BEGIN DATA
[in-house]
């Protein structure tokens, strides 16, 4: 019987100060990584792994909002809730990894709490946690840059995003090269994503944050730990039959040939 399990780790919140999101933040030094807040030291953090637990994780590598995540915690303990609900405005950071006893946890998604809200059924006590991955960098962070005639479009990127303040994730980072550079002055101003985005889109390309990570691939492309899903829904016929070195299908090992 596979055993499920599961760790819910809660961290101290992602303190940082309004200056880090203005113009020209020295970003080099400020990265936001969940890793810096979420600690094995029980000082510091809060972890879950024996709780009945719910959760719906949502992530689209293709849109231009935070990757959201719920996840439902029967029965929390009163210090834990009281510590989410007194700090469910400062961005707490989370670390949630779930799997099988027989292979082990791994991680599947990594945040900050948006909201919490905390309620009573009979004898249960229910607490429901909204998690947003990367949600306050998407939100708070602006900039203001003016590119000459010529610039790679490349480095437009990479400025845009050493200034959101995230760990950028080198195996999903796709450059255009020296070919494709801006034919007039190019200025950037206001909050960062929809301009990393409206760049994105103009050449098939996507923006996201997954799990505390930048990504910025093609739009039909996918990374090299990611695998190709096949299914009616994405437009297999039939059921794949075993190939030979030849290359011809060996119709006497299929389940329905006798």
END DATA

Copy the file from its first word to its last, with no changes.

[in-house]
């Protein structure tokens, strides 16, 4: 019987100060990584792994909002809730990894709490946690840059995003090269994503944050730990039959040939 399990780790919140999101933040030094807040030291953090637990994780590598995540915690303990609900405005950071006893946890998604809200059924006590991955960098962070005639479009990127303040994730980072550079002055101003985005889109390309990570691939492309899903829904016929070195299908090992 596979055993499920599961760790819910809660961290101290992602303190940082309004200056880090203005113009020209020295970003080099400020990265936001969940890793810096979420600690094995029980000082510091809060972890879950024996709780009945719910959760719906949502992530689209293709849109231009935070990757959201719920996840439902029967029965929390009163210090834990009281510590989410007194700090469910400062961005707490989370670390949630779930799997099988027989292979082990791994991680599947990594945040900050948006909201919490905390309620009573009979004898249960229910607490429901909204998690947003990367949600306050998407939100708070602006900039203001003016590119000459010529610039790679490349480095437009990479400025845009050493200034959101995230760990950028080198195996999903796709450059255009020296070919494709801006034919007039190019200025950037206001909050960062929809301009990393409206760049994105103009050449098939996507923006996201997954799990505390930048990504910025093609739009039909996918990374090299990611695998190709096949299914009616994405437009297999039939059921794949075993190939030979030849290359011809060996119709006497299929389940329905006798």